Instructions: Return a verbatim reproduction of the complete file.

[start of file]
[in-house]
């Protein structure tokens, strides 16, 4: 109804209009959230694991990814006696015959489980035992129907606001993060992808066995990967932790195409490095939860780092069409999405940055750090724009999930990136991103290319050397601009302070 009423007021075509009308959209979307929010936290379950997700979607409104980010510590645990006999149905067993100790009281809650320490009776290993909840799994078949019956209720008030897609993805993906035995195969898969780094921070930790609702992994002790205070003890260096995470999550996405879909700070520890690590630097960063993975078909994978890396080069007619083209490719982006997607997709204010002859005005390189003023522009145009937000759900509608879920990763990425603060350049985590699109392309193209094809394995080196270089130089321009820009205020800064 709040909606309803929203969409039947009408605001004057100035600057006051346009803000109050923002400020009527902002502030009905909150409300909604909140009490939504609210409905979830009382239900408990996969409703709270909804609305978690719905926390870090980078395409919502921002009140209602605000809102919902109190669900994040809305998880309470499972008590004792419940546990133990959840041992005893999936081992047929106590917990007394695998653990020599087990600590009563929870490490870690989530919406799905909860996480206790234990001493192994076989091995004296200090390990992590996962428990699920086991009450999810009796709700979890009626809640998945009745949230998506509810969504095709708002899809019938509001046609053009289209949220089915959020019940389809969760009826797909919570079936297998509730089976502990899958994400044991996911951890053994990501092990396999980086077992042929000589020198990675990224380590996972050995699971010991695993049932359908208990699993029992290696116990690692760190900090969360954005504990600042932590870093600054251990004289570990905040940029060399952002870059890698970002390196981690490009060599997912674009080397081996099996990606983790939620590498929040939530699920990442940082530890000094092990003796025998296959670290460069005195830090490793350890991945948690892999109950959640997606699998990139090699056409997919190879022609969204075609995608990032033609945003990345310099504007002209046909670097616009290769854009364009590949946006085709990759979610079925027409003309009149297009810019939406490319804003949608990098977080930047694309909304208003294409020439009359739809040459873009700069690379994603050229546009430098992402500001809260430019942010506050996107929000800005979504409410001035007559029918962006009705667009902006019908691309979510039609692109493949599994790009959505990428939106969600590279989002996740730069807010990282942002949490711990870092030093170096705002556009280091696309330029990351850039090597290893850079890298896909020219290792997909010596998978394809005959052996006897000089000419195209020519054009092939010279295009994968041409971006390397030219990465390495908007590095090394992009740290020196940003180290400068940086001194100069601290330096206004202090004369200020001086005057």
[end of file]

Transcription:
[in-house]
């Protein structure tokens, strides 16, 4: 109804209009959230694991990814006696015959489980035992129907606001993060992808066995990967932790195409490095939860780092069409999405940055750090724009999930990136991103290319050397601009302070 009423007021075509009308959209979307929010936290379950997700979607409104980010510590645990006999149905067993100790009281809650320490009776290993909840799994078949019956209720008030897609993805993906035995195969898969780094921070930790609702992994002790205070003890260096995470999550996405879909700070520890690590630097960063993975078909994978890396080069007619083209490719982006997607997709204010002859005005390189003023522009145009937000759900509608879920990763990425603060350049985590699109392309193209094809394995080196270089130089321009820009205020800064 709040909606309803929203969409039947009408605001004057100035600057006051346009803000109050923002400020009527902002502030009905909150409300909604909140009490939504609210409905979830009382239900408990996969409703709270909804609305978690719905926390870090980078395409919502921002009140209602605000809102919902109190669900994040809305998880309470499972008590004792419940546990133990959840041992005893999936081992047929106590917990007394695998653990020599087990600590009563929870490490870690989530919406799905909860996480206790234990001493192994076989091995004296200090390990992590996962428990699920086991009450999810009796709700979890009626809640998945009745949230998506509810969504095709708002899809019938509001046609053009289209949220089915959020019940389809969760009826797909919570079936297998509730089976502990899958994400044991996911951890053994990501092990396999980086077992042929000589020198990675990224380590996972050995699971010991695993049932359908208990699993029992290696116990690692760190900090969360954005504990600042932590870093600054251990004289570990905040940029060399952002870059890698970002390196981690490009060599997912674009080397081996099996990606983790939620590498929040939530699920990442940082530890000094092990003796025998296959670290460069005195830090490793350890991945948690892999109950959640997606699998990139090699056409997919190879022609969204075609995608990032033609945003990345310099504007002209046909670097616009290769854009364009590949946006085709990759979610079925027409003309009149297009810019939406490319804003949608990098977080930047694309909304208003294409020439009359739809040459873009700069690379994603050229546009430098992402500001809260430019942010506050996107929000800005979504409410001035007559029918962006009705667009902006019908691309979510039609692109493949599994790009959505990428939106969600590279989002996740730069807010990282942002949490711990870092030093170096705002556009280091696309330029990351850039090597290893850079890298896909020219290792997909010596998978394809005959052996006897000089000419195209020519054009092939010279295009994968041409971006390397030219990465390495908007590095090394992009740290020196940003180290400068940086001194100069601290330096206004202090004369200020001086005057």